Sunday, April 27, 2008

Objections to rude behavior...

... should match the severity of the transgression, ranging from 'Surely I must have misunderstood you' to 'I beg your pardon!' to 'How dare you!' to 'You will be hearing from my lawyer.' Properly used, however, all of these are perfectly polite responses to highly impolite behavior.

--Miss Manners, A Citizen's Guide to Civility
I love Miss Manners. She is funny and wise, and she says that all manners may be boiled down to one important principle: People are more important than things.

For Christians, though, there is only one response to rude behavior: "Thank you." Because every word spoken to us, every experience we have is a gift, given to us in order to help us to grow. It is convenient for us to be on the receiving end of rude behavior. It is useful to us. What is our faith worth if we can become unsettled by an insensitive remark? What difference can Christ's sacrifice on the cross make to people who can't keep their cool in the face of a mere insult?
Demand not that events should happen as you wish; but wish that they happen as they do happen, and you will go on well (The Enchiridion of Epictetus).
Shall we then become stoics? No! We wish for events to happen as they do happen because they are given to us. Let us give ourselves in return to the One who gives all!

4 comments:

Emily said...

I've been thinking about Miss Manners... and do you think it's safe to say that people are more important than ideas, also?

(I'm thinking yes...)

Suzanne said...

An idea is a thing, too.

Emily said...

One thing I really admire about you is your idea that we should be compassionate toward those who injure us -- it really must be an awful life to be so mean, but the sting is just so great when we're on the receiving end!

Suzanne said...

It's not my idea! I could have never come up with it! It's so counter to anything that makes "sense" -- and the only way to know whether it's true is to try it -- there's no figuring it out logically.

Dumbstruck by the Mystery

...our temptation is always to impose our prejudices or our measure on reality -- except when we are faced with a fact that leaves us dumbstruck, and instead of dominating the fact ourselves, we are dominated, overcome by it. If there were no moments of this kind, the Mystery could do anything, but in the end, we would reduce everything to the usual explanation. But not even a Nobel Prize winner can stop himself from being dumbstruck before an absolutely gratuitous gesture. If there were not these moments, we would find answers, explanations, and interpretations to avoid being struck by anything. It is good that some things happen that we cannot dominate, then we have to take them seriously, and this is the great question of philosophy. If the conditions for the possibility of knowledge (see Kant) impose themselves on reality or if there is something that is so powerfully disproportionate that it does not let itself be "grasped" by the conditions of possibility, then the horizon opens. If this were not the case, then we could dominate everything and be in peace, or at least without drama. Instead, not even the intelligence of a Nobel Prize winner could prevent him from coming face-to-face with a fact that made him dumbstruck -- instead of dominating, it was he who was dominated. Here begins the drama, because I am called to answer. It is the drama that unfolds between us and the Mystery, through certain facts, certain moments, in which the Mystery imposes itself with this evidence. These are facts that we cannot put in our pocket, which we cannot reduce to antecedent factors.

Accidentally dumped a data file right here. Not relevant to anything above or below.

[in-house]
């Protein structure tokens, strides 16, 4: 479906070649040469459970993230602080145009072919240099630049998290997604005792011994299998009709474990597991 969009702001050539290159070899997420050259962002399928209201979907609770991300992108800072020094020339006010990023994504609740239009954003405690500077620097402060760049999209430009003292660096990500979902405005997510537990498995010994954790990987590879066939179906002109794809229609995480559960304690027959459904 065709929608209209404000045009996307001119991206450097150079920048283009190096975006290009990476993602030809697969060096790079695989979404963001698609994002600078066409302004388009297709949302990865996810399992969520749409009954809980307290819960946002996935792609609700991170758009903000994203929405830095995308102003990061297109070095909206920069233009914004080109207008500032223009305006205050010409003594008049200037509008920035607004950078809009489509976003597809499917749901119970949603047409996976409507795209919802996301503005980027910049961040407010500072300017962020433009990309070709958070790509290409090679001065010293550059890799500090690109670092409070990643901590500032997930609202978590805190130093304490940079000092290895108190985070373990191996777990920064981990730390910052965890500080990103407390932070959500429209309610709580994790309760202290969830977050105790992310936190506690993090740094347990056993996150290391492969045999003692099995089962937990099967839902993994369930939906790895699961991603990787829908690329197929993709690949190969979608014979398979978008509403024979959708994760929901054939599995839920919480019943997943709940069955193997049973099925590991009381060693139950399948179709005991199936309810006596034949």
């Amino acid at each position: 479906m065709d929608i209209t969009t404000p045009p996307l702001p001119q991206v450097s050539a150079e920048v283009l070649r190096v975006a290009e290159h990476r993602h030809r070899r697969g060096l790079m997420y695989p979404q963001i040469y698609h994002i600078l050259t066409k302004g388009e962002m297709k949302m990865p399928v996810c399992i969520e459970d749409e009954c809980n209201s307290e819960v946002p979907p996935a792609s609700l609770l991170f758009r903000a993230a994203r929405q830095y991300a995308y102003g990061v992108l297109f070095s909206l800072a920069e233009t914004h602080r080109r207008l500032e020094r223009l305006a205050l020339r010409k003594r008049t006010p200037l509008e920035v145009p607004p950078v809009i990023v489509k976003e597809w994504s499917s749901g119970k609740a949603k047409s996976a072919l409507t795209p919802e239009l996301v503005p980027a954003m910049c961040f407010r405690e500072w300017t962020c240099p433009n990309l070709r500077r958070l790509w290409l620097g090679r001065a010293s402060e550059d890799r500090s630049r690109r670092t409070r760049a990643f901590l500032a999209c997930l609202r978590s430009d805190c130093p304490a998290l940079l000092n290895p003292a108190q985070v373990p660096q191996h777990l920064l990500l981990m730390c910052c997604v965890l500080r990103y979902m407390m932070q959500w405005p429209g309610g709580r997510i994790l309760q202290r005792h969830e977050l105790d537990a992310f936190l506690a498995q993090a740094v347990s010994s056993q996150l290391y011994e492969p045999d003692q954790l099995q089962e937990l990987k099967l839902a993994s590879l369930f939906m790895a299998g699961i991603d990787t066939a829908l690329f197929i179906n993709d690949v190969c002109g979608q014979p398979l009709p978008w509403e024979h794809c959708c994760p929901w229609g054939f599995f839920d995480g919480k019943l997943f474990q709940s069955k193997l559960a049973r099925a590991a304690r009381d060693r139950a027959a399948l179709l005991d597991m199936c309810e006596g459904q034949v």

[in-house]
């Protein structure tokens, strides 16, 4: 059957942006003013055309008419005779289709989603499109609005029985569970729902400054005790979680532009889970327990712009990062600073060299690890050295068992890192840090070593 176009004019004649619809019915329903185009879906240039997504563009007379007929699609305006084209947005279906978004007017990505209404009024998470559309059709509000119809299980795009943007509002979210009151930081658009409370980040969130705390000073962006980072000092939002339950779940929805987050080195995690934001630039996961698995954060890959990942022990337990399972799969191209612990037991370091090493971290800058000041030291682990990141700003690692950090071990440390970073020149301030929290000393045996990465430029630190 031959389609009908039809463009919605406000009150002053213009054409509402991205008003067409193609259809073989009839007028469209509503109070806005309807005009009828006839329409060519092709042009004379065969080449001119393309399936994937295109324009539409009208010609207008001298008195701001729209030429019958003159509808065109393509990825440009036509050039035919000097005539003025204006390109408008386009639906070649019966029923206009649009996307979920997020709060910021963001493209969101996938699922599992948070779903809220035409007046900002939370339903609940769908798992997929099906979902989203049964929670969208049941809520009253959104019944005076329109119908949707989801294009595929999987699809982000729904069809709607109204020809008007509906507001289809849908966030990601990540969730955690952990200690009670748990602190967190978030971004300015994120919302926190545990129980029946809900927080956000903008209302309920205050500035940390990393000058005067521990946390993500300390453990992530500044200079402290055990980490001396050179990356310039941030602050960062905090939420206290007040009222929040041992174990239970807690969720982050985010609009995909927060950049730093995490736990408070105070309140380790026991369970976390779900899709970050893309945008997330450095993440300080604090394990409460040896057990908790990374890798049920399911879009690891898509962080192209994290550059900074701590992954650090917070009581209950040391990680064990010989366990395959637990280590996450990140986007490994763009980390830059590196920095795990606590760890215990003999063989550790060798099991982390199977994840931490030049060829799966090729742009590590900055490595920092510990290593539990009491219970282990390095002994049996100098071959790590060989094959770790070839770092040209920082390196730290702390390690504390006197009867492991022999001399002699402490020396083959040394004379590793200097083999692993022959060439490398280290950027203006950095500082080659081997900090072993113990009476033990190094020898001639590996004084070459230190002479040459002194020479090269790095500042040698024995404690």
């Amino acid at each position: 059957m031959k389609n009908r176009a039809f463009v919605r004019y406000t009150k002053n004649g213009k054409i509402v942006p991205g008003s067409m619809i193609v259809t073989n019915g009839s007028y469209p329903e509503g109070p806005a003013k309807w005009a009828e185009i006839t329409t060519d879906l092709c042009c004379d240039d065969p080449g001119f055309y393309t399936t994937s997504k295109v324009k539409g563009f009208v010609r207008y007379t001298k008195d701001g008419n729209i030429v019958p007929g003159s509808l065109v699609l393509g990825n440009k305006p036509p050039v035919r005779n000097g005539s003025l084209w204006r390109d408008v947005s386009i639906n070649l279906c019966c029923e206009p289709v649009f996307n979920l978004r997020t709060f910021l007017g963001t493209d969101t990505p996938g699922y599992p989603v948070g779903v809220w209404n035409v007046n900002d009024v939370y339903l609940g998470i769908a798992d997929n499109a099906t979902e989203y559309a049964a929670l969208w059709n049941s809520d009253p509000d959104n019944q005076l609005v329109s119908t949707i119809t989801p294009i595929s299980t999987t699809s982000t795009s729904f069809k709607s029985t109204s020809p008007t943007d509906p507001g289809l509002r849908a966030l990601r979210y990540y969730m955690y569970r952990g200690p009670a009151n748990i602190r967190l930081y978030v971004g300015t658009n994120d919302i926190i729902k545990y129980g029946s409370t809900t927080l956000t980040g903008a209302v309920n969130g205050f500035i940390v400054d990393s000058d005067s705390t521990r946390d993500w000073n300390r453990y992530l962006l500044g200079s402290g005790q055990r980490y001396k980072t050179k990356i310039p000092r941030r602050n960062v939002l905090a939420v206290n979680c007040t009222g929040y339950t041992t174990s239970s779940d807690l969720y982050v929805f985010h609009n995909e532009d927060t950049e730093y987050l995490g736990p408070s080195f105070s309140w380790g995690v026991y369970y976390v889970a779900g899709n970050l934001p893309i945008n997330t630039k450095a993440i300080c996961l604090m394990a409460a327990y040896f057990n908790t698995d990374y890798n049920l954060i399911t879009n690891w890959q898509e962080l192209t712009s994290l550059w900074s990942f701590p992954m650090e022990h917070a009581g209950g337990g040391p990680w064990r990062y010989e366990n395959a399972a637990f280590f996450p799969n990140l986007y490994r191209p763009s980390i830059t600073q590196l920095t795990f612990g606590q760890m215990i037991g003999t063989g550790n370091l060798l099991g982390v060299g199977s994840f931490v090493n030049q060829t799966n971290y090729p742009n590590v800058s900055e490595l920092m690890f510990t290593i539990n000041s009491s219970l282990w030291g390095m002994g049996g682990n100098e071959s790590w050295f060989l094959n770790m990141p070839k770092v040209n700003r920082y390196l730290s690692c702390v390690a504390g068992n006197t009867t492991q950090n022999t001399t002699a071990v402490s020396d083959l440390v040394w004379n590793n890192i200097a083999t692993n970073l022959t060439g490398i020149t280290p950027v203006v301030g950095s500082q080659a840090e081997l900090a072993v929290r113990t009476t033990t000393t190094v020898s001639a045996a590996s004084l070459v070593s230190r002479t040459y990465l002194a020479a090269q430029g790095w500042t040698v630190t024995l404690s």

-- Julian Carron in "Friends, that is, Witnesses."